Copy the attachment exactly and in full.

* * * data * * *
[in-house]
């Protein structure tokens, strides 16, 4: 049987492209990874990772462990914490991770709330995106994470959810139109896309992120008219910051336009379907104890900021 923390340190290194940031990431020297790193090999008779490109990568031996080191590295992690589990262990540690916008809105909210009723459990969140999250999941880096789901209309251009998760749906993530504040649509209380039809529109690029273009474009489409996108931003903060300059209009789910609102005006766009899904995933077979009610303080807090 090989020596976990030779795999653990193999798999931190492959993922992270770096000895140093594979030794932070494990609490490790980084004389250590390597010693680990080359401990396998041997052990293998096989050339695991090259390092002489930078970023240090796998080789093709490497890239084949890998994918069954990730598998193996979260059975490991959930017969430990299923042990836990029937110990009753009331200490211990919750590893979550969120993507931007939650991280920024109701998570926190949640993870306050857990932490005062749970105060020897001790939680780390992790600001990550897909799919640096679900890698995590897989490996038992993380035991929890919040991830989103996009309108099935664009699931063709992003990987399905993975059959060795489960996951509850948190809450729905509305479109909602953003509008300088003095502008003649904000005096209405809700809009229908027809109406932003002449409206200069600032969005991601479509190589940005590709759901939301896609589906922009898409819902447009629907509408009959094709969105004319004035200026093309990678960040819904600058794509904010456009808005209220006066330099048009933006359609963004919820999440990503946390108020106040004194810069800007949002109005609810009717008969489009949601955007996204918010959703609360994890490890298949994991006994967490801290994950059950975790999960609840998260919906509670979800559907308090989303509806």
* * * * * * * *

[in-house]
């Protein structure tokens, strides 16, 4: 049987492209990874990772462990914490991770709330995106994470959810139109896309992120008219910051336009379907104890900021 923390340190290194940031990431020297790193090999008779490109990568031996080191590295992690589990262990540690916008809105909210009723459990969140999250999941880096789901209309251009998760749906993530504040649509209380039809529109690029273009474009489409996108931003903060300059209009789910609102005006766009899904995933077979009610303080807090 090989020596976990030779795999653990193999798999931190492959993922992270770096000895140093594979030794932070494990609490490790980084004389250590390597010693680990080359401990396998041997052990293998096989050339695991090259390092002489930078970023240090796998080789093709490497890239084949890998994918069954990730598998193996979260059975490991959930017969430990299923042990836990029937110990009753009331200490211990919750590893979550969120993507931007939650991280920024109701998570926190949640993870306050857990932490005062749970105060020897001790939680780390992790600001990550897909799919640096679900890698995590897989490996038992993380035991929890919040991830989103996009309108099935664009699931063709992003990987399905993975059959060795489960996951509850948190809450729905509305479109909602953003509008300088003095502008003649904000005096209405809700809009229908027809109406932003002449409206200069600032969005991601479509190589940005590709759901939301896609589906922009898409819902447009629907509408009959094709969105004319004035200026093309990678960040819904600058794509904010456009808005209220006066330099048009933006359609963004919820999440990503946390108020106040004194810069800007949002109005609810009717008969489009949601955007996204918010959703609360994890490890298949994991006994967490801290994950059950975790999960609840998260919906509670979800559907308090989303509806």